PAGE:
Carpenter bee building a nest

Carpenter bees closely resemble bumble bees, yet they lack yellow markings on their abdomens. Instead they have a smooth, black abdomen with a bright yellow thorax (the middle segment of an insect between the head and the abdomen). Bumble bees have a hairy abdomen with black and yellow stripes.

 

Carpenter Bees are known to build their nests on homes and other structures. Decks, railings, porches, eaves, doors and windowsills all make great nesting sites. Like Carpenter Ants, Carpenter Bees do not eat wood, rather they excavate holes in wood in order to make a nest to lay their eggs. Because of this, they leave behind small piles of sawdust. If you listen carefully, you can sometimes hear the tunneling sounds within the wood. Carpenter bees tend to not tunnel into painted wood. So this would be a good measure to consider if you want to prevent Carpenter Bee damage.  

 

Carpenter bees do not live in colonies like other bees.  Instead they are solitary insects, who live alone. They will over-winter in their own constructed tunnels.  In spring, when they emerge from their tunnels, you may start to notice male bees chasing one another, as they defend their territories from other males. 

 

The Male Carpenter Bee can appear very intimidating. They are known to hover in front of people who are near their nesting sites. They are completely harmless, as they lack the ability to sting. Female carpenter bees, on the other hand, can inflict a painful sting but often do not unless they are being handled or agitated by people.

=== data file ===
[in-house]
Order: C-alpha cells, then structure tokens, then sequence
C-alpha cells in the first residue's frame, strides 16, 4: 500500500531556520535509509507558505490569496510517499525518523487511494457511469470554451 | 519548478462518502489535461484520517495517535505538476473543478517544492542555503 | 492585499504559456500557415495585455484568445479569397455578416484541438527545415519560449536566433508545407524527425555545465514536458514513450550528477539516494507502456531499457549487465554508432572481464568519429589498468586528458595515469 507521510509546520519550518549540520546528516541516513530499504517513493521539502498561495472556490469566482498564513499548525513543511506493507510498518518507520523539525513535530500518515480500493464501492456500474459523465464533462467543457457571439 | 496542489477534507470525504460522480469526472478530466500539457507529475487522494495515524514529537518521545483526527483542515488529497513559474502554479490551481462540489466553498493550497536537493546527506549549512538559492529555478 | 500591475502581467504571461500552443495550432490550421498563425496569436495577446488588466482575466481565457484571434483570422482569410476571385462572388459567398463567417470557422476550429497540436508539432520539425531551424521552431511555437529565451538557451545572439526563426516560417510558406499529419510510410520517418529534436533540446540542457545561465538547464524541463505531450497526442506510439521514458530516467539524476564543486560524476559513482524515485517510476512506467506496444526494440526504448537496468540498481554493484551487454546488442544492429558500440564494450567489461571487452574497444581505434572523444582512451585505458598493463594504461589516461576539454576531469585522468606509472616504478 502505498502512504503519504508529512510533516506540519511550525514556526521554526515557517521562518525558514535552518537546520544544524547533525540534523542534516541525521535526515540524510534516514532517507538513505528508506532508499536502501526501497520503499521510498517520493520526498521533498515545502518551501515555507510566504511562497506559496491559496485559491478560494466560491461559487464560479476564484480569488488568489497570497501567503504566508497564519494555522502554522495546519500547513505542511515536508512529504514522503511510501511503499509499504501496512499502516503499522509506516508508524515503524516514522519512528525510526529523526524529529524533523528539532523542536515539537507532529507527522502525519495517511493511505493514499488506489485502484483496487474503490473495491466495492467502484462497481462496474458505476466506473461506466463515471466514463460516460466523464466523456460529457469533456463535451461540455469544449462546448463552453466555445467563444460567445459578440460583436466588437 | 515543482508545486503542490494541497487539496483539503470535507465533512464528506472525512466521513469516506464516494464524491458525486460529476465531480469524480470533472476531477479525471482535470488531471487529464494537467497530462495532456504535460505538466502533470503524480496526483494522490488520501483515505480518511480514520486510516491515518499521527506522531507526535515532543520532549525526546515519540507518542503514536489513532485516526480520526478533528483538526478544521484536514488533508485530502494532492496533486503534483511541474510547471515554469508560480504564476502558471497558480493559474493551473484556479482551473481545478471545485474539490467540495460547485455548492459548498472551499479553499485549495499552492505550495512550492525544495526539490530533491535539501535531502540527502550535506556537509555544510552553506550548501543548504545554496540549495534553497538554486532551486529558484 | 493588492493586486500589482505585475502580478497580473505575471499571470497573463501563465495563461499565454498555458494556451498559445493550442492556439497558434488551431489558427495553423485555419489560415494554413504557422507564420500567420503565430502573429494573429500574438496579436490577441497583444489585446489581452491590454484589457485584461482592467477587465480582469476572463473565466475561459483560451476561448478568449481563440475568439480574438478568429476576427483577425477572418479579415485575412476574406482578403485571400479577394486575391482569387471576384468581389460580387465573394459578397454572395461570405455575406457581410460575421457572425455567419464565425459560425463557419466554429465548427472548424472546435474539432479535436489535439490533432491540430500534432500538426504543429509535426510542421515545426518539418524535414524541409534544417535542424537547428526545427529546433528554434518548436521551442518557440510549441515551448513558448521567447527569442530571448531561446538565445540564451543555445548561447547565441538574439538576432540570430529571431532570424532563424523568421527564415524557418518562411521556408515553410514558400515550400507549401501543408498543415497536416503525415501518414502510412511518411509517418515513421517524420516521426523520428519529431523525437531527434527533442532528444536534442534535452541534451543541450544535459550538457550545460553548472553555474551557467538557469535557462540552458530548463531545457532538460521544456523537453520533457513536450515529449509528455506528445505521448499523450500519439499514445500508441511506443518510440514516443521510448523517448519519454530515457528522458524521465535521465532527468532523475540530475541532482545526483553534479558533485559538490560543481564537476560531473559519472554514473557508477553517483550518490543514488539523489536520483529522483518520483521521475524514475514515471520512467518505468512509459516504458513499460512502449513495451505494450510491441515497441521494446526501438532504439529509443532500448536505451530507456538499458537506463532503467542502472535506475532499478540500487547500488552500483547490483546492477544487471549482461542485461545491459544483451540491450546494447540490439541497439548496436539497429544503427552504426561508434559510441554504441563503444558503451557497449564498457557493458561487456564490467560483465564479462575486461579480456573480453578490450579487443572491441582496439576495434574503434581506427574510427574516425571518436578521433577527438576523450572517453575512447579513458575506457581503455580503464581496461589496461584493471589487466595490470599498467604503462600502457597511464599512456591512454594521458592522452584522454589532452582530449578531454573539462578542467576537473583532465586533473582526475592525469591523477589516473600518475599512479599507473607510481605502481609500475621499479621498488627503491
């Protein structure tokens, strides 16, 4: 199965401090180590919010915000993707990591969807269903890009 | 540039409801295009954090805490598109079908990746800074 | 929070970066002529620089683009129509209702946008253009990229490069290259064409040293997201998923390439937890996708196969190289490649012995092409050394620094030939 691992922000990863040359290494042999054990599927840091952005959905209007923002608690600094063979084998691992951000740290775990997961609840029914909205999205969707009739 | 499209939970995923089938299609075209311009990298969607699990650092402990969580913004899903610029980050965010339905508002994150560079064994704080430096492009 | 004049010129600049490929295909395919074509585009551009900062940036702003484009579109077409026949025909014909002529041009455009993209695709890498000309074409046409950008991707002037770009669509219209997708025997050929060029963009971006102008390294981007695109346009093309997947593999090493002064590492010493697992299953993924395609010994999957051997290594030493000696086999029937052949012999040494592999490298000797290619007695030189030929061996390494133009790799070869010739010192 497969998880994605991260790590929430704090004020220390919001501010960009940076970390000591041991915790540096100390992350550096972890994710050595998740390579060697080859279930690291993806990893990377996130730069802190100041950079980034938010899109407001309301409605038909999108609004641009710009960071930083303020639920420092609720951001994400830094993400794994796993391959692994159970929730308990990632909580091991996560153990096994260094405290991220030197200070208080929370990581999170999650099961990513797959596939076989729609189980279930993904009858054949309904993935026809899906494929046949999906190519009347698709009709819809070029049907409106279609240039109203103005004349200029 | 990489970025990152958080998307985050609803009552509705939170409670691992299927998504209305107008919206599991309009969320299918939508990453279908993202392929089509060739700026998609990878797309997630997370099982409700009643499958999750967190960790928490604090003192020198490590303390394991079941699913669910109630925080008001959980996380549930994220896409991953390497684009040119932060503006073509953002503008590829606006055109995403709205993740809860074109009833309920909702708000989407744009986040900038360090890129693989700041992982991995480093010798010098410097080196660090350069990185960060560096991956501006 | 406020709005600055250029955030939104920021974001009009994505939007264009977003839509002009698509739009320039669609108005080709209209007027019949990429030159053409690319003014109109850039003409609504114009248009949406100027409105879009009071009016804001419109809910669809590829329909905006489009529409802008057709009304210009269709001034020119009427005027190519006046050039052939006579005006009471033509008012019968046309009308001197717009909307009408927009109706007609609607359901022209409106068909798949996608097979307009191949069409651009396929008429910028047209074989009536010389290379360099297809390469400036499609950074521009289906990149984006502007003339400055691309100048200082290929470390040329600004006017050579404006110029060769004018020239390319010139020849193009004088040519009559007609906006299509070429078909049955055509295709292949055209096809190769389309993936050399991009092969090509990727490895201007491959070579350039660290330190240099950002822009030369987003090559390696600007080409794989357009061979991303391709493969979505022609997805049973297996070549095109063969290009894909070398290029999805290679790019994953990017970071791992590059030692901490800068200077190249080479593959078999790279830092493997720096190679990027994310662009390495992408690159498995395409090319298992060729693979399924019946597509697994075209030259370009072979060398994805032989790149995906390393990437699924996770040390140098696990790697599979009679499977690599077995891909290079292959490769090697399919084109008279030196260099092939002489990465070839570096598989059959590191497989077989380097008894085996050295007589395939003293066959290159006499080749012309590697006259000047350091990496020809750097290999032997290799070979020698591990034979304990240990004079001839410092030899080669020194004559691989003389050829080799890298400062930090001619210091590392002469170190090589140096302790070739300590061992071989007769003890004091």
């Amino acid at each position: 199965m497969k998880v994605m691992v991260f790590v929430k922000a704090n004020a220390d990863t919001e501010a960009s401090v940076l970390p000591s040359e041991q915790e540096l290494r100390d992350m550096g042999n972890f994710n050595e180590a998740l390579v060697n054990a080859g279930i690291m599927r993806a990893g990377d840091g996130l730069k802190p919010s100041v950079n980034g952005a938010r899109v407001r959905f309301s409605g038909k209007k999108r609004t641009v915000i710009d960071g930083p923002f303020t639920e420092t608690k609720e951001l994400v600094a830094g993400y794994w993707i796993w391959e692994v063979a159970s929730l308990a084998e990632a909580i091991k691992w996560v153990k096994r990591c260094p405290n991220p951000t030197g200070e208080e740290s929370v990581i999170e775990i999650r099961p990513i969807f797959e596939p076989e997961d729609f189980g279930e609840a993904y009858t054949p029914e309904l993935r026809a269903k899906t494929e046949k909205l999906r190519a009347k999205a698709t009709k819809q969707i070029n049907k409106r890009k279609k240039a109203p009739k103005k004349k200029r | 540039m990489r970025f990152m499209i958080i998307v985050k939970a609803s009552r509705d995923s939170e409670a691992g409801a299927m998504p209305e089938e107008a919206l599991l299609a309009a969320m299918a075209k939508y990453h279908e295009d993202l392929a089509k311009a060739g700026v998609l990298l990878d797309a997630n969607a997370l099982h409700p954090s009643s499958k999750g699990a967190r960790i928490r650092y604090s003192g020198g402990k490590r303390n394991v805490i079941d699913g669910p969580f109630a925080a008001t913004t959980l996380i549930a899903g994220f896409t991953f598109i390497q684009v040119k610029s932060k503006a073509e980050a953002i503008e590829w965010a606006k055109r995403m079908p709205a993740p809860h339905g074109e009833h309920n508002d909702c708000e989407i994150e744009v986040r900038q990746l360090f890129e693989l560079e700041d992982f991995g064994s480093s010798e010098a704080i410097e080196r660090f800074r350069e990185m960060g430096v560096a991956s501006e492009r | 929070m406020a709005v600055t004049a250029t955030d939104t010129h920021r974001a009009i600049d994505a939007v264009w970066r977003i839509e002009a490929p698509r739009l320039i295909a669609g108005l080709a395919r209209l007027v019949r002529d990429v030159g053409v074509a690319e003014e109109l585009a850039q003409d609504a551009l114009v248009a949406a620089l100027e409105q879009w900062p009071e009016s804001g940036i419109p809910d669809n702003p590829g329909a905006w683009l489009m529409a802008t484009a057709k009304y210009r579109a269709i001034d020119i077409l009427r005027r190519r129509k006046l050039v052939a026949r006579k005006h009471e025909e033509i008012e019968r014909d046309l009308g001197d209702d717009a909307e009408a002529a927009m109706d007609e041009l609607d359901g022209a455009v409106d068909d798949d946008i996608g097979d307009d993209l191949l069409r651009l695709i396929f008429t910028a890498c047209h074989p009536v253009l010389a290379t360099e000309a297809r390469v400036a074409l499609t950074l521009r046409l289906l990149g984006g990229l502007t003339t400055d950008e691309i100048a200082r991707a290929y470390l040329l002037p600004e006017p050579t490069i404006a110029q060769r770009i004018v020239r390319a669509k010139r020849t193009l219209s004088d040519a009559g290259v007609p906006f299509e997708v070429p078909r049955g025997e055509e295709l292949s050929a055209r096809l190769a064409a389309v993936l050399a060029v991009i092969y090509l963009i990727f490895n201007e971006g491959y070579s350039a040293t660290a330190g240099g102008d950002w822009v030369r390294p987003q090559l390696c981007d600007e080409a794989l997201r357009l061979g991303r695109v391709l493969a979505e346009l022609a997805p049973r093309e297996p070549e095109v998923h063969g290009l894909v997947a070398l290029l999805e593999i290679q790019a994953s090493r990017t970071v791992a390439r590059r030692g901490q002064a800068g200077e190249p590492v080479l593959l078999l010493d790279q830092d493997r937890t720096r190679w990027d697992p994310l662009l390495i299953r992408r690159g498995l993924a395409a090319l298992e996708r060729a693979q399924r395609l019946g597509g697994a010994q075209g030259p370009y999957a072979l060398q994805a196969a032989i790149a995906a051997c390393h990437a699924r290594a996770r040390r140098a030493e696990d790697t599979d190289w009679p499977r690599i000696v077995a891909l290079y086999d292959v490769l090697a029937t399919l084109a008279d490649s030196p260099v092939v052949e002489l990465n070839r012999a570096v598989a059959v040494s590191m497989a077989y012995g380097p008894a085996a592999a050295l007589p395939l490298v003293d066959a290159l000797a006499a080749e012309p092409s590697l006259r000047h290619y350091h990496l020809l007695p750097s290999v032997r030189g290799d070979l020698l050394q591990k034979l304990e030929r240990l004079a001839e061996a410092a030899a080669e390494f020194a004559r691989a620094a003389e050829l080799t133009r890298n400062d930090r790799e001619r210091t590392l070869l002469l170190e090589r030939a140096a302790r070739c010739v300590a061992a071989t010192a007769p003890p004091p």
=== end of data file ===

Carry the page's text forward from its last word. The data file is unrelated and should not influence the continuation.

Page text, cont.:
Important to note: Woodpeckers are fond of Carpenter Bees and their larvae.  They can add to the problem by pecking away at the wood just outside of a carpenter bee tunnel to access the bees and larvae, causing further damage to wood structures.  Using a Bird Scare Eye Balloon will help to keep woodpeckers away. Hanging shiny objects such as flash tape or The Intimidator as close to where the woodpeckers are drilling will help as visual deterrents.  

 

Take the below steps to help prevent Carpenter Bees:

  • Paint or stain decks, railings and other wooden structures around your home.
  • Consider using hardwood, carpenter bees prefer softwood as it’s easier to tunnel.
  • If you have existing holes, consider using copper mesh or caulk to fill the holes after the bees emerge in spring. 

  

As destructive as Carpenter Bees can be, we have to remember what important pollinators they are. Like bumble bees, they are a very important part of the ecosystem. As they move from flower to flower to feed on nectar, they easily pick up and transfer pollen. They pollinate flowers and can increase yield for some plant species.

 

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Hornets and Wasps

 

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